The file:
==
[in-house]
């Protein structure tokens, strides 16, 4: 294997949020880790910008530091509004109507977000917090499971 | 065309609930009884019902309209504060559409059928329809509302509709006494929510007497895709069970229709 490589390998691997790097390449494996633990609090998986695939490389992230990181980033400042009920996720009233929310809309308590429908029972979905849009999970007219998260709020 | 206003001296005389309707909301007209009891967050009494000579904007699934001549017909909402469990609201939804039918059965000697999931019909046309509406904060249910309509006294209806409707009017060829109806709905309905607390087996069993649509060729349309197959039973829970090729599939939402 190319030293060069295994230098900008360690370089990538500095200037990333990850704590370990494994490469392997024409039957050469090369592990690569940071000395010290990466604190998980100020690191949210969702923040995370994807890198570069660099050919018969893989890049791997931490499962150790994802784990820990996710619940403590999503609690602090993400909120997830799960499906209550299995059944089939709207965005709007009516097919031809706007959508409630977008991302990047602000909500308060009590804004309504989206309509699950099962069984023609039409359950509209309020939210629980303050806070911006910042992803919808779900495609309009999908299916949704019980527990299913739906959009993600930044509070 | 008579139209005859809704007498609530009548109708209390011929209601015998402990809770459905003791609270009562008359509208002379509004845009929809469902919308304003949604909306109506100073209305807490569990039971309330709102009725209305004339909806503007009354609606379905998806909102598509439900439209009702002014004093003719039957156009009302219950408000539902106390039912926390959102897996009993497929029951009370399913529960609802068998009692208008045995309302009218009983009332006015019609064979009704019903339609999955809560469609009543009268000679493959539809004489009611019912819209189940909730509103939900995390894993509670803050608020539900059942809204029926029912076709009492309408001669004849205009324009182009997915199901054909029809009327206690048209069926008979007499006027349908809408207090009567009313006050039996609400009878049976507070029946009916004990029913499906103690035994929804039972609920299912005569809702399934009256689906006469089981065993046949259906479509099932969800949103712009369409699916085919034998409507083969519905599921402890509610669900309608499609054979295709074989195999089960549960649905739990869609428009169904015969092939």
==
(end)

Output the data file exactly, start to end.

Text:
[in-house]
């Protein structure tokens, strides 16, 4: 294997949020880790910008530091509004109507977000917090499971 | 065309609930009884019902309209504060559409059928329809509302509709006494929510007497895709069970229709 490589390998691997790097390449494996633990609090998986695939490389992230990181980033400042009920996720009233929310809309308590429908029972979905849009999970007219998260709020 | 206003001296005389309707909301007209009891967050009494000579904007699934001549017909909402469990609201939804039918059965000697999931019909046309509406904060249910309509006294209806409707009017060829109806709905309905607390087996069993649509060729349309197959039973829970090729599939939402 190319030293060069295994230098900008360690370089990538500095200037990333990850704590370990494994490469392997024409039957050469090369592990690569940071000395010290990466604190998980100020690191949210969702923040995370994807890198570069660099050919018969893989890049791997931490499962150790994802784990820990996710619940403590999503609690602090993400909120997830799960499906209550299995059944089939709207965005709007009516097919031809706007959508409630977008991302990047602000909500308060009590804004309504989206309509699950099962069984023609039409359950509209309020939210629980303050806070911006910042992803919808779900495609309009999908299916949704019980527990299913739906959009993600930044509070 | 008579139209005859809704007498609530009548109708209390011929209601015998402990809770459905003791609270009562008359509208002379509004845009929809469902919308304003949604909306109506100073209305807490569990039971309330709102009725209305004339909806503007009354609606379905998806909102598509439900439209009702002014004093003719039957156009009302219950408000539902106390039912926390959102897996009993497929029951009370399913529960609802068998009692208008045995309302009218009983009332006015019609064979009704019903339609999955809560469609009543009268000679493959539809004489009611019912819209189940909730509103939900995390894993509670803050608020539900059942809204029926029912076709009492309408001669004849205009324009182009997915199901054909029809009327206690048209069926008979007499006027349908809408207090009567009313006050039996609400009878049976507070029946009916004990029913499906103690035994929804039972609920299912005569809702399934009256689906006469089981065993046949259906479509099932969800949103712009369409699916085919034998409507083969519905599921402890509610669900309608499609054979295709074989195999089960549960649905739990869609428009169904015969092939």